France steps up security after week of trauma and defiance
France announced an unprecedented deployment of thousands of troops and police to bolster security at "sensitive" sites including Jewish schools Monday, a day after marches gathering nearly four million people countrywide.
"We have decided ... to mobilise 10,000 men to protect sensitive sites in the whole country from tomorrow (Tuesday) evening," Defence Minister Jean-Yves Le Drian said after an emergency security meeting.
"This is the first time that our troops have been mobilised to such an extent on our own soil," he added.
Prime Minister Manuel Valls said one of the Islamists responsible for last week's attacks that rocked France -- Amedy Coulibaly who gunned down a policewoman and four Jewish shoppers at a kosher supermarket -- likely received help from others.
"We think there are in fact probably accomplices," Valls told French radio. "The hunt will go on."
A hostage from the Jewish supermarket described the harrowing events to Europe 1 radio on Monday.
"When I arrived in the entrance of the store ... I saw a body, seated on the floor with its head leaning. I felt like I was in a bad movie," the woman said.
The alert level in shell-shocked France remained at its highest possible as the interior minister announced the deployment of nearly 5,000 police to guard Jewish schools and places of worship.
Bernard Cazeneuve said he was putting in place a "powerful and durable" system of protection for France's Jewish community, the largest in Europe.
Israeli Prime Minister Benjamin Netanyahu visited the scene of the hostage drama at the kosher supermarket in eastern Paris on Friday.
To cries of "Bibi, Bibi" -- his nickname -- and under extensive security protection, Netanyahu paid tribute to the four Jewish men who died at the store.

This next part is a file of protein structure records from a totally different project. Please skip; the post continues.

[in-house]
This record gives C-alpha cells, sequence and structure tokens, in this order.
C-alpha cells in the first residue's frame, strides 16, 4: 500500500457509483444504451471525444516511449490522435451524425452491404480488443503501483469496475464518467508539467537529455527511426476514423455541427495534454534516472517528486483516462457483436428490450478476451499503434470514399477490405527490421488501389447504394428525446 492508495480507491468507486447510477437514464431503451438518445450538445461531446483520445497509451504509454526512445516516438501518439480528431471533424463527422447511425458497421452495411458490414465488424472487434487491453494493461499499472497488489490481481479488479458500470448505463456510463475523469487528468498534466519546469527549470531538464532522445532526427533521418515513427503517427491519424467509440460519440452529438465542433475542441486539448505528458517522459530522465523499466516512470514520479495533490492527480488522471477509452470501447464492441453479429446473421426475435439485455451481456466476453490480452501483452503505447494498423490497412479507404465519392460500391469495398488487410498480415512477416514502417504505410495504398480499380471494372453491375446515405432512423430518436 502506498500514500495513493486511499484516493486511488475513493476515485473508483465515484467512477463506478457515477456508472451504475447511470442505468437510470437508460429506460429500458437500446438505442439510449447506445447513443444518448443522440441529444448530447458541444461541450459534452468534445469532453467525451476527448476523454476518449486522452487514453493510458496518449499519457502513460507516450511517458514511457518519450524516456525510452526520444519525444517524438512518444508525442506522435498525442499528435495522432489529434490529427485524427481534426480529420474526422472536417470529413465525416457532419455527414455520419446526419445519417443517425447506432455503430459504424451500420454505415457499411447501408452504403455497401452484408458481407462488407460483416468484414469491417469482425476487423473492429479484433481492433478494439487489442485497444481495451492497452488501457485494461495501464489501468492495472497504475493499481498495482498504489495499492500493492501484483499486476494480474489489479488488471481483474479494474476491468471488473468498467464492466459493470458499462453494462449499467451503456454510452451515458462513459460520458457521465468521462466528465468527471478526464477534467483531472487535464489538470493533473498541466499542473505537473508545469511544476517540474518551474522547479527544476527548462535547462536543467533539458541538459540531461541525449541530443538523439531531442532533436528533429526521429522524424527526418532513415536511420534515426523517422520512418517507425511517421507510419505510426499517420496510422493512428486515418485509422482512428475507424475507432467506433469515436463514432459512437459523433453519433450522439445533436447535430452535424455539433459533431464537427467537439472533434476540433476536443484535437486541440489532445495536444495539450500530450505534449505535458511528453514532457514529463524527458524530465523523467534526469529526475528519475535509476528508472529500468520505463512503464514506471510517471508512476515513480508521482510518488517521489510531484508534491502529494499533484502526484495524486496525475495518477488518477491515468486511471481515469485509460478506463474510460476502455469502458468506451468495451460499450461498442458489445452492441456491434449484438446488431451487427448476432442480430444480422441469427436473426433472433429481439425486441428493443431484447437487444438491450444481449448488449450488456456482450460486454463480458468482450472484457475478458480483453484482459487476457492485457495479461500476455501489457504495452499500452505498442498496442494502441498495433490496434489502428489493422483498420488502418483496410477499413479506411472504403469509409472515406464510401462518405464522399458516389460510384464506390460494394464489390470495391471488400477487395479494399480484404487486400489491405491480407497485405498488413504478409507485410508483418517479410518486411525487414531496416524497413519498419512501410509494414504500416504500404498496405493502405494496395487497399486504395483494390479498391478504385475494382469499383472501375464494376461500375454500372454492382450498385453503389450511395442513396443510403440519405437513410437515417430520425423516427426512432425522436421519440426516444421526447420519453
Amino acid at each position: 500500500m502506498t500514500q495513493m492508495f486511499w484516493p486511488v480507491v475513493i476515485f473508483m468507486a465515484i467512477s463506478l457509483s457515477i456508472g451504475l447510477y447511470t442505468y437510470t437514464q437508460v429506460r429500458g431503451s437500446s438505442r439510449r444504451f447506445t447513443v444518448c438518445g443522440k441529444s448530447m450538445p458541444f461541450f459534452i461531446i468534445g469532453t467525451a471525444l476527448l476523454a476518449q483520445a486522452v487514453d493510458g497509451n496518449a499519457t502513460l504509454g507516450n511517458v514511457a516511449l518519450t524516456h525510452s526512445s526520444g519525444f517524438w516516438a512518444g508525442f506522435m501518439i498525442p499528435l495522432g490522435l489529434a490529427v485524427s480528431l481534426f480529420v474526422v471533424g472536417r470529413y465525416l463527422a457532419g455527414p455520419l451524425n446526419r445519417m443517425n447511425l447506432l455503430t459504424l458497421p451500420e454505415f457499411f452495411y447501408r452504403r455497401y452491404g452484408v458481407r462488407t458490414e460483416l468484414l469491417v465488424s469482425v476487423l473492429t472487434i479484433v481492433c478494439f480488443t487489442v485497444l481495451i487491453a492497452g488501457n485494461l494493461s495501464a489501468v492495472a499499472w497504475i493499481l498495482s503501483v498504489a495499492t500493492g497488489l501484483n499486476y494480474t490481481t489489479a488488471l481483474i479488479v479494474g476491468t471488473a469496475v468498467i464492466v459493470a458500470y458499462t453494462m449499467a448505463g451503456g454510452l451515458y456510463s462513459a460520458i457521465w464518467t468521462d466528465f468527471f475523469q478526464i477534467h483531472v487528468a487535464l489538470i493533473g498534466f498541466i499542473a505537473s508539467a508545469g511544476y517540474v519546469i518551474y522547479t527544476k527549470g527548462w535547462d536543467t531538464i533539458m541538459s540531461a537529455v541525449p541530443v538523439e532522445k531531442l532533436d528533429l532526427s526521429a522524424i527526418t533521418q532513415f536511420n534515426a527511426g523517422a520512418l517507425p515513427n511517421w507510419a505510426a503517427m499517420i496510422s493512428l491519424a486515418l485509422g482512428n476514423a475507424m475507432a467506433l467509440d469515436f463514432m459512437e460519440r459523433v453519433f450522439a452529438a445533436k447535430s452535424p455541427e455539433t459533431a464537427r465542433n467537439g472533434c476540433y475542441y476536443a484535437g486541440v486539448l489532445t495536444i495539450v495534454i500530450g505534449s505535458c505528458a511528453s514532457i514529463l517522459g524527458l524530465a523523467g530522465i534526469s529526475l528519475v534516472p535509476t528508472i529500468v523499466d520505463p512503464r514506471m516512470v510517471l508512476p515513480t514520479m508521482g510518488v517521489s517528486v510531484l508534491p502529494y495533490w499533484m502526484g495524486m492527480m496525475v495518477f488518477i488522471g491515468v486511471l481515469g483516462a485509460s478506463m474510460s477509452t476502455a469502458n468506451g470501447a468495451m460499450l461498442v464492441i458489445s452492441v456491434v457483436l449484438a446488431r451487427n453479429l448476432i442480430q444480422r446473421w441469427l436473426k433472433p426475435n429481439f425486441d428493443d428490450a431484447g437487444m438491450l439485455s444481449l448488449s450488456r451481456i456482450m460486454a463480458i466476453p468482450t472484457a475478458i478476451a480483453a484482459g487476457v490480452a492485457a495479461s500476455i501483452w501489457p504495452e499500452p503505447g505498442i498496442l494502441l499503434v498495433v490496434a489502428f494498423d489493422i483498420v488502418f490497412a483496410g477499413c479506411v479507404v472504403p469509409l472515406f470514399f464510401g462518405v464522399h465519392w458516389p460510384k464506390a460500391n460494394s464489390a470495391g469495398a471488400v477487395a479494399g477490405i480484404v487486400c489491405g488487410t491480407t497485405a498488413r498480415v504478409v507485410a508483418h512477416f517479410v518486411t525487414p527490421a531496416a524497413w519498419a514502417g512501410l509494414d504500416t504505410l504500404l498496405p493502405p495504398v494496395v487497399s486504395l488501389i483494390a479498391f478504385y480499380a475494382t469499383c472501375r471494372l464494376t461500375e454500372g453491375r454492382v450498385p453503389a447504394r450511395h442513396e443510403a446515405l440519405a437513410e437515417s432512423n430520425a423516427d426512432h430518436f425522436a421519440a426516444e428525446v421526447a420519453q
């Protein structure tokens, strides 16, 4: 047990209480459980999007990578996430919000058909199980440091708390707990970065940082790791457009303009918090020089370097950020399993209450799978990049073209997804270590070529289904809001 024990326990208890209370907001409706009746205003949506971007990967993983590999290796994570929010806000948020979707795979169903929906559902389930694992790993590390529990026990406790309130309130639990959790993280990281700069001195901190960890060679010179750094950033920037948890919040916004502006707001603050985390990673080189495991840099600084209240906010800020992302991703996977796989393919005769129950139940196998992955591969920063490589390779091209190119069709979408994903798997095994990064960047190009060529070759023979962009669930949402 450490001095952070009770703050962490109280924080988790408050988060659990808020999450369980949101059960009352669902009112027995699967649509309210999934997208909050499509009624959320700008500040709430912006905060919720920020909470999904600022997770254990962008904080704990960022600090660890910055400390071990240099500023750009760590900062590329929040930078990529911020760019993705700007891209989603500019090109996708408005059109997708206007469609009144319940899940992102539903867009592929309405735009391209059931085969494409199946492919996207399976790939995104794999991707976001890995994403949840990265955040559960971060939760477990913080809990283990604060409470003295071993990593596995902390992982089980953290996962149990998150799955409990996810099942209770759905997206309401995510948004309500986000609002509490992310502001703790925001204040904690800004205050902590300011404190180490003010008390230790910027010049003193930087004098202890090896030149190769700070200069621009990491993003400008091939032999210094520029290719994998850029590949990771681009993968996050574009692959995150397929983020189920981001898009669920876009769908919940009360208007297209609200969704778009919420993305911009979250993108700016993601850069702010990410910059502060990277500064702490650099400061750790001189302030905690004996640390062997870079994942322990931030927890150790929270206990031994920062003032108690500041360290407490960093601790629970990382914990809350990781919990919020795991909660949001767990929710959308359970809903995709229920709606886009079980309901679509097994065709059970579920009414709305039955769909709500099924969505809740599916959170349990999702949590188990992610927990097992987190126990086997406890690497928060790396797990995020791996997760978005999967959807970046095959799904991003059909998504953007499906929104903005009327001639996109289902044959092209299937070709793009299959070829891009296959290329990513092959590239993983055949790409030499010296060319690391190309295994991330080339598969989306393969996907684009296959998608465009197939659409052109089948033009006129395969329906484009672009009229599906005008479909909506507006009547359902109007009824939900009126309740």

They will be buried in Israel on Tuesday.
Netanyahu, who joined Hollande at the main synagogue in Paris after Sunday's march, had praised the "very firm position" taken by French leaders against what he called "the new anti-Semitism and terrorism" reigning in France.
Muslims are also coming under attack, with community leaders reporting more than 50 incidents recorded since the assault on the Charlie Hebdo satirical magazine, including apparent arson at a mosque in Poitiers on Sunday.
That came after more than 1.5 million people marched through Paris in solidarity and sorrow in the biggest rally in modern French history.
In an extraordinary show of unity, dozens of world leaders, including from Israel and the Palestinian Authority, linked arms at the front of the march led by victims' families.
During an emotional and colourful rally, the crowd brandished banners saying, "I'm French and I'm not scared."
In tribute to the cartoonists slaughtered at Charlie Hebdo, marchers also held up signs saying: "Make fun, not war" and "Ink should flow, not blood".
President Francois Hollande proclaimed Paris the "capital of the world", while millions turned out in other French cities and around the world.
Pope Francis responded to the week's bloody events on Monday, blaming the breakdown of society and the way people "become enslaved, whether to the latest fads, or to power, money, or even deviant forms of religion."
- 'New anti-Semitism' -
Hollande has warned his grieving countrymen not to let down their guard and questions were mounting as to how the attackers slipped through the intelligence services' net.
As well as Coulibaly, brothers Said and Cherif Kouachi, who carried out the Charlie Hebdo murders in what they said was revenge for the magazine's lampooning of the Prophet Mohammed, had a history of extremism and were known to French intelligence.
Valls has admitted there were "clear failings" after it emerged that the Kouachis had been on a US terror watch list "for years".
He told French radio on Monday he wanted to see an "improved" system of tapping phones.
Valls also said 1,400 people were known to have left to fight in Syria and Iraq, or were planning to do so, up from the 1,200 stated last month. Seventy French citizens have died there.
Said Kouachi, 34, was known to have travelled to Yemen in 2011, where he received weapons training from Al-Qaeda in the Arabian Peninsula. And 32-year-old Cherif was a known jihadist convicted in 2008 for involvement in a network sending fighters from France to Iraq.
Coulibaly was a repeat criminal offender also convicted for extremist activity.
All three were shot dead by police Friday after a three-day reign of terror that culminated in twin hostage dramas.
Investigators have been trying to hunt down Coulibaly's partner, 26-year-old Hayat Boumeddiene, but a security source in Turkey told AFP she arrived there on January 2, before the attacks, and has probably travelled on to Syria.
Coulibaly's mother and sisters condemned his actions, saying "we hope there will not be any confusion between these odious acts and the Muslim religion".
© 2015 AFP